In these countries, landing a job without a college diploma is a breeze. In some countries — for example, Russia, there is no official barrier (i.e., visa requirement) mandating that incoming teachers have a diploma. 

In others, the job market is so wide open that — despite nominal degree requirements from governments and/or schools —  not having a degree makes no significant difference in whether you land a job or not. 

They are broken up by region. 

Latin America

Peru

Peru is a stunningly gorgeous country situated near Columbia and Brazil. Its high Native American population sets it apart from its neighbors culturally. Modern-day Peru is a fascinating blend of native culture, Spanish colonial influence, and Americanization. Pay for ESL work is considerably lower than many other destinations, including neighbors in the immediate vicinity, but its charm and low cost of living make up for relatively low wages.  

 

Mexico

The Mexican education system has an insatiable demand for English teachers – even non-degree holders. One of the most attractive features of the ESL industry in Mexico is variety; landing a job with a kindergarten is just as easy as finding one at a vocational institution for adults. As an added benefit for aspirational American ESL teachers, Mexico is just across the southern border.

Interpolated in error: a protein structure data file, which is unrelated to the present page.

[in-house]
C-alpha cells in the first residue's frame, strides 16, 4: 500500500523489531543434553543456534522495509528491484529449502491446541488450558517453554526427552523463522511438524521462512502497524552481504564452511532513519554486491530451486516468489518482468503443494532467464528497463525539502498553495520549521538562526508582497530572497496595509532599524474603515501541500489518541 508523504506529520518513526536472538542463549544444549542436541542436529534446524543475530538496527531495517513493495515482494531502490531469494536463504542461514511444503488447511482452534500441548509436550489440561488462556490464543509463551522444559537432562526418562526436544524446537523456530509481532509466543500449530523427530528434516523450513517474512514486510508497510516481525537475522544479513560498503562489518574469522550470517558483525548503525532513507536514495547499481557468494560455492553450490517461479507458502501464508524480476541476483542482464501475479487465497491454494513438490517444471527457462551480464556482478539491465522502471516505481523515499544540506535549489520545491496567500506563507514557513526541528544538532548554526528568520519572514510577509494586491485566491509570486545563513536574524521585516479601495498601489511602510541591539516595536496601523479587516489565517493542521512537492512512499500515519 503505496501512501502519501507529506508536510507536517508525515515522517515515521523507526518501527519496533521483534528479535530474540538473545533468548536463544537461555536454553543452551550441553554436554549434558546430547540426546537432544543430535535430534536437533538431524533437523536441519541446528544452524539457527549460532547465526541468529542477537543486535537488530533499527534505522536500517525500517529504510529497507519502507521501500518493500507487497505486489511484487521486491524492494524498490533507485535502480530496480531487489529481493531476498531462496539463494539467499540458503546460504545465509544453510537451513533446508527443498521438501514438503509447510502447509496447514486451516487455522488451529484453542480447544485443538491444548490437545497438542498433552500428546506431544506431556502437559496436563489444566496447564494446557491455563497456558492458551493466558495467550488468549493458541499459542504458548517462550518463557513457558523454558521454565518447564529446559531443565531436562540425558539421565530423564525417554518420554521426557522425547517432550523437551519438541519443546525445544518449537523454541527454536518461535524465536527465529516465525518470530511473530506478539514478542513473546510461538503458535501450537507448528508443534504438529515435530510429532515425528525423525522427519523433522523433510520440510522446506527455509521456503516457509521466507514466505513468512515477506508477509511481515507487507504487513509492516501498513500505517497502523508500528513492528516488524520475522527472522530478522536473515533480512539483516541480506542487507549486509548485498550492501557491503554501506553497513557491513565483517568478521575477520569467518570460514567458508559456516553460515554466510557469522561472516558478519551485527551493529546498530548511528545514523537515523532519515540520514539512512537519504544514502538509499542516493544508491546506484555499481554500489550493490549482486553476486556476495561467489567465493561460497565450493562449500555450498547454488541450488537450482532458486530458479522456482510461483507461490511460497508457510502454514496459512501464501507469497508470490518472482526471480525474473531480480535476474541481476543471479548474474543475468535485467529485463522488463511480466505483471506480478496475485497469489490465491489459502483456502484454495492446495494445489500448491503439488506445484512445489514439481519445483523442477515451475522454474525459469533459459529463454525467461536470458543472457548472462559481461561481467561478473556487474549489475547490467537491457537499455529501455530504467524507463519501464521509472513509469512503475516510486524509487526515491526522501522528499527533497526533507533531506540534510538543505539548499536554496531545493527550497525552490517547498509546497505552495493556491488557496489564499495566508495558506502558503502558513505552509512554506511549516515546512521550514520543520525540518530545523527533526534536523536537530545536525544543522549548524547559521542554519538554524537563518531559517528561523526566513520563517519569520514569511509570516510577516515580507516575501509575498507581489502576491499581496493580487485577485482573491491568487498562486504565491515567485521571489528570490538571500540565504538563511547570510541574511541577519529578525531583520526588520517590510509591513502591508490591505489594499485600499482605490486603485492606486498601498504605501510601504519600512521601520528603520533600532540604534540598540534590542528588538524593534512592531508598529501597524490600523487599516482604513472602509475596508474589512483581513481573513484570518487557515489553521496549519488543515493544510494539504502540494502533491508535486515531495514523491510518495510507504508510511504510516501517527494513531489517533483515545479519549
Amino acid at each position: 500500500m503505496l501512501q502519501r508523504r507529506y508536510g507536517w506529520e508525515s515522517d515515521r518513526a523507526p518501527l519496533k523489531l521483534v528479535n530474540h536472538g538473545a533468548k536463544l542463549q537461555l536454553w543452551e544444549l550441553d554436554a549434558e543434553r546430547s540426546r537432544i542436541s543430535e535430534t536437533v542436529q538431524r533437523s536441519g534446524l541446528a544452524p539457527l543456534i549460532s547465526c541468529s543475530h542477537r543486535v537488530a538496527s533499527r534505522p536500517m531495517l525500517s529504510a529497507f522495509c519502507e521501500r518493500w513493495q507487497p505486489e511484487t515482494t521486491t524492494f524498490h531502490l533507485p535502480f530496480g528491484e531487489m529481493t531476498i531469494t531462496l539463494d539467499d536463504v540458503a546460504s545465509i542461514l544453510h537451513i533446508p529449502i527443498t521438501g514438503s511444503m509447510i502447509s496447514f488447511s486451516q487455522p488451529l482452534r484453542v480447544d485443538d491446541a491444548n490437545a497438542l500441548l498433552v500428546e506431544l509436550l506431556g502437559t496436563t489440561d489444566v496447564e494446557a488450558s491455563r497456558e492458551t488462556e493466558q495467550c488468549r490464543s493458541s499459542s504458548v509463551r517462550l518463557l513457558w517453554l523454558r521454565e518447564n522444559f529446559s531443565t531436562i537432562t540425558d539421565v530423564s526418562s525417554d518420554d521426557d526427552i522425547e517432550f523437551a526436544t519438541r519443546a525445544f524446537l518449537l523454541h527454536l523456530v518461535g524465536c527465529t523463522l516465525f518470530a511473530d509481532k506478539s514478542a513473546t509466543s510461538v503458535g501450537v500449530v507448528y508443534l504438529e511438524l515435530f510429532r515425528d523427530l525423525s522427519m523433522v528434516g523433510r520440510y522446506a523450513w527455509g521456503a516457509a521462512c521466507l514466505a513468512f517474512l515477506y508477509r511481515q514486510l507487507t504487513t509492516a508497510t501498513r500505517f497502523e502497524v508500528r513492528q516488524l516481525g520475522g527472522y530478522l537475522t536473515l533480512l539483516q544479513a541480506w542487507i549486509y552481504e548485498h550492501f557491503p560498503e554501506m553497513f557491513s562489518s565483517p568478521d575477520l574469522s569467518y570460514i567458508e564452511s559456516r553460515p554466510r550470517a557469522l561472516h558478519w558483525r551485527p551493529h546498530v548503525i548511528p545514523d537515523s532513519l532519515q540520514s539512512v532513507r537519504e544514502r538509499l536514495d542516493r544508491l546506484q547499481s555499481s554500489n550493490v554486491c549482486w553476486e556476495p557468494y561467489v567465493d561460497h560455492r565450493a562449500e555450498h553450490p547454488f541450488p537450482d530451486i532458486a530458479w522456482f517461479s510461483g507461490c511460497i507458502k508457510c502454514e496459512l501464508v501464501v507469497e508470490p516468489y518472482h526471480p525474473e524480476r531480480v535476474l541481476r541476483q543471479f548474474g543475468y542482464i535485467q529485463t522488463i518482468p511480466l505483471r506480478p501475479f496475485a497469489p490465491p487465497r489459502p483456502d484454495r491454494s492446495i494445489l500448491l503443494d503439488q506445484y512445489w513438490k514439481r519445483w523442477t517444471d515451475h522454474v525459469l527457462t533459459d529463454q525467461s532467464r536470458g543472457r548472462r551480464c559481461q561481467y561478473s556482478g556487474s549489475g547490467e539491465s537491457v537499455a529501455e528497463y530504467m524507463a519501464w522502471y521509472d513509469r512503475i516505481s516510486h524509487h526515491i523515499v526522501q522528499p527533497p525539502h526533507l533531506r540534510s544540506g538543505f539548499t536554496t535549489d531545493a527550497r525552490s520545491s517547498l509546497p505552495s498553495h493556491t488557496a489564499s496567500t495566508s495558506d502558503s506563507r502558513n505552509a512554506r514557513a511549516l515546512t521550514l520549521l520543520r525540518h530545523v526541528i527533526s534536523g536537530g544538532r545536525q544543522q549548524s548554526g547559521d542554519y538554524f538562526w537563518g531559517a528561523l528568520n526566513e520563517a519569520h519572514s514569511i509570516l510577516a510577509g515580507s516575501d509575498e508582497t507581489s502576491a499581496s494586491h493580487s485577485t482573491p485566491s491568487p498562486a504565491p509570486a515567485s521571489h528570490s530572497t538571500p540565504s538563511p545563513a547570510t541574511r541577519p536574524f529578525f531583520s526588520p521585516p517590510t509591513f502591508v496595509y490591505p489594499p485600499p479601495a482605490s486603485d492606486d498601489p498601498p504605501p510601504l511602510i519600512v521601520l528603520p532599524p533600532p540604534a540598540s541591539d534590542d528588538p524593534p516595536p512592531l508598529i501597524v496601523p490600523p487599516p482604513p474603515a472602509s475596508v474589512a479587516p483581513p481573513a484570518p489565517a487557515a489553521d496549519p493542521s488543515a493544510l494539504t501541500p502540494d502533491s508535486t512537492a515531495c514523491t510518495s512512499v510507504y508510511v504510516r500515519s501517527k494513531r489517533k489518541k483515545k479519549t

Europe

Russia

Due to its high demand for ESL teachers and relatively few available prospects, Russia is notably lax in terms of allowing non-degree holders to legally obtain ESL work. Its high population spread out across the largest country in the world geographically makes it a rich job market for ESL employment seekers. 

 

Asia

Cambodia

Unfortunately, ESL teachers frequently overlook this exotic locale with a rich cultural and political history in favor of its more-famous neighbors on the ESL circuit such as Thailand and Vietnam. Cambodia has lagged behind other countries in the ASEAN region economically due to its bloody recent history, systemic corruption, and resource mismanagement, among other internal and external factors. 

However, what many adventuring ESL teachers working in this hidden Southeast Asian gem have discovered over the years is that jobs are widely available, even for non-degree holders. As such, Cambodia is one of the easiest countries for finding stable ESL work without a diploma.  

Myanmar